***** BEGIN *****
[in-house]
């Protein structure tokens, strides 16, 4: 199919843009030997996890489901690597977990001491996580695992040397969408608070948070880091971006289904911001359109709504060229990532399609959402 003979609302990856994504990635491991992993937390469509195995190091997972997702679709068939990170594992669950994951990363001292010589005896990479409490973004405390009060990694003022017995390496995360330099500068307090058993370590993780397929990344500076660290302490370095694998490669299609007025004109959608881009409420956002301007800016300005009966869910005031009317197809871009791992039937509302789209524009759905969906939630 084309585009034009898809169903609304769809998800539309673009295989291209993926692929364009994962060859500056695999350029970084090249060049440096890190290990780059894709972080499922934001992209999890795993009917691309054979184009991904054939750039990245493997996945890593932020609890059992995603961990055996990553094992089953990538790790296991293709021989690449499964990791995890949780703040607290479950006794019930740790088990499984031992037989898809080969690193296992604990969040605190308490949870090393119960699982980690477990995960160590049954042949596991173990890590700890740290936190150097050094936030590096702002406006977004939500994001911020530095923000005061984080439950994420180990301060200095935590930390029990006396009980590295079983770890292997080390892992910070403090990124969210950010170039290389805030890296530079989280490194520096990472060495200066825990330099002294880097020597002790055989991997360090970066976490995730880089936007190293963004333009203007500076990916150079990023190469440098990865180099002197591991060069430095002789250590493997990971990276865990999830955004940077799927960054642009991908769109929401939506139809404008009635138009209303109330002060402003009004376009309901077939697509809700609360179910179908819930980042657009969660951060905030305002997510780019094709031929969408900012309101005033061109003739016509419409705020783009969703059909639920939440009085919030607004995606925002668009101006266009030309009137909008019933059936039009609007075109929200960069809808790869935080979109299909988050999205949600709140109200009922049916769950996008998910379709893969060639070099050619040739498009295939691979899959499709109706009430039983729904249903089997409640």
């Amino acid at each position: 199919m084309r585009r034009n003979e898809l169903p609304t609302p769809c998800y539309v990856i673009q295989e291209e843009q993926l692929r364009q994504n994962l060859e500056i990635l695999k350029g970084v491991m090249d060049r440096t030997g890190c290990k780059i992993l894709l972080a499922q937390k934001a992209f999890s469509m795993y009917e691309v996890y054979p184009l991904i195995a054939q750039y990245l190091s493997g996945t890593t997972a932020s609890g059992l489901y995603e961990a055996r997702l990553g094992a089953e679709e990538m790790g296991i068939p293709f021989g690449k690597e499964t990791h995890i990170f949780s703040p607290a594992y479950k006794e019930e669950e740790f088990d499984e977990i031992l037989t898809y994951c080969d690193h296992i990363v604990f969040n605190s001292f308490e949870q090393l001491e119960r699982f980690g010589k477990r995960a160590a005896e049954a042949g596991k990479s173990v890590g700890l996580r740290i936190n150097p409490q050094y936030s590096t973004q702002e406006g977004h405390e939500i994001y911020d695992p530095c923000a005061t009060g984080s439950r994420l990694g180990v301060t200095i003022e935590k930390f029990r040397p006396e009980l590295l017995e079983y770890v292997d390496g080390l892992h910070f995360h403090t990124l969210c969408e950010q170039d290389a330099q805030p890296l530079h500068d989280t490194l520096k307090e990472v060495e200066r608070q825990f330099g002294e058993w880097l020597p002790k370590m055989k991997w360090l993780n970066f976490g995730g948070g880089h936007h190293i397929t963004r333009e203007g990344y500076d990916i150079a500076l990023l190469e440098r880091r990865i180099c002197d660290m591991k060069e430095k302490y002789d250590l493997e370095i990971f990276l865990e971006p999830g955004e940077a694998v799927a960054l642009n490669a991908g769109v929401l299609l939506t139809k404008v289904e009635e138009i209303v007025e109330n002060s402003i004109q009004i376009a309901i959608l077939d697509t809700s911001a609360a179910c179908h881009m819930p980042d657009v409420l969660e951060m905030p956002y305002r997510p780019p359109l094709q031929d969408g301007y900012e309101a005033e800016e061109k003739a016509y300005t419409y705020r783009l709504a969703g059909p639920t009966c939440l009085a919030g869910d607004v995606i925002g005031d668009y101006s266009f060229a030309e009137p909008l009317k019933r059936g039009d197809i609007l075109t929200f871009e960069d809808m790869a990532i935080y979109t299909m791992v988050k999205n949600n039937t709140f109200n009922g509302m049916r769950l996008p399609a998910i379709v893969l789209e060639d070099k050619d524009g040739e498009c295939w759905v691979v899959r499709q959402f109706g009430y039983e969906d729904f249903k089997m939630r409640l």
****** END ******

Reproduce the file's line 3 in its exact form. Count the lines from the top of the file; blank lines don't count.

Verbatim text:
């Amino acid at each position: 199919m084309r585009r034009n003979e898809l169903p609304t609302p769809c998800y539309v990856i673009q295989e291209e843009q993926l692929r364009q994504n994962l060859e500056i990635l695999k350029g970084v491991m090249d060049r440096t030997g890190c290990k780059i992993l894709l972080a499922q937390k934001a992209f999890s469509m795993y009917e691309v996890y054979p184009l991904i195995a054939q750039y990245l190091s493997g996945t890593t997972a932020s609890g059992l489901y995603e961990a055996r997702l990553g094992a089953e679709e990538m790790g296991i068939p293709f021989g690449k690597e499964t990791h995890i990170f949780s703040p607290a594992y479950k006794e019930e669950e740790f088990d499984e977990i031992l037989t898809y994951c080969d690193h296992i990363v604990f969040n605190s001292f308490e949870q090393l001491e119960r699982f980690g010589k477990r995960a160590a005896e049954a042949g596991k990479s173990v890590g700890l996580r740290i936190n150097p409490q050094y936030s590096t973004q702002e406006g977004h405390e939500i994001y911020d695992p530095c923000a005061t009060g984080s439950r994420l990694g180990v301060t200095i003022e935590k930390f029990r040397p006396e009980l590295l017995e079983y770890v292997d390496g080390l892992h910070f995360h403090t990124l969210c969408e950010q170039d290389a330099q805030p890296l530079h500068d989280t490194l520096k307090e990472v060495e200066r608070q825990f330099g002294e058993w880097l020597p002790k370590m055989k991997w360090l993780n970066f976490g995730g948070g880089h936007h190293i397929t963004r333009e203007g990344y500076d990916i150079a500076l990023l190469e440098r880091r990865i180099c002197d660290m591991k060069e430095k302490y002789d250590l493997e370095i990971f990276l865990e971006p999830g955004e940077a694998v799927a960054l642009n490669a991908g769109v929401l299609l939506t139809k404008v289904e009635e138009i209303v007025e109330n002060s402003i004109q009004i376009a309901i959608l077939d697509t809700s911001a609360a179910c179908h881009m819930p980042d657009v409420l969660e951060m905030p956002y305002r997510p780019p359109l094709q031929d969408g301007y900012e309101a005033e800016e061109k003739a016509y300005t419409y705020r783009l709504a969703g059909p639920t009966c939440l009085a919030g869910d607004v995606i925002g005031d668009y101006s266009f060229a030309e009137p909008l009317k019933r059936g039009d197809i609007l075109t929200f871009e960069d809808m790869a990532i935080y979109t299909m791992v988050k999205n949600n039937t709140f109200n009922g509302m049916r769950l996008p399609a998910i379709v893969l789209e060639d070099k050619d524009g040739e498009c295939w759905v691979v899959r499709q959402f109706g009430y039983e969906d729904f249903k089997m939630r409640l």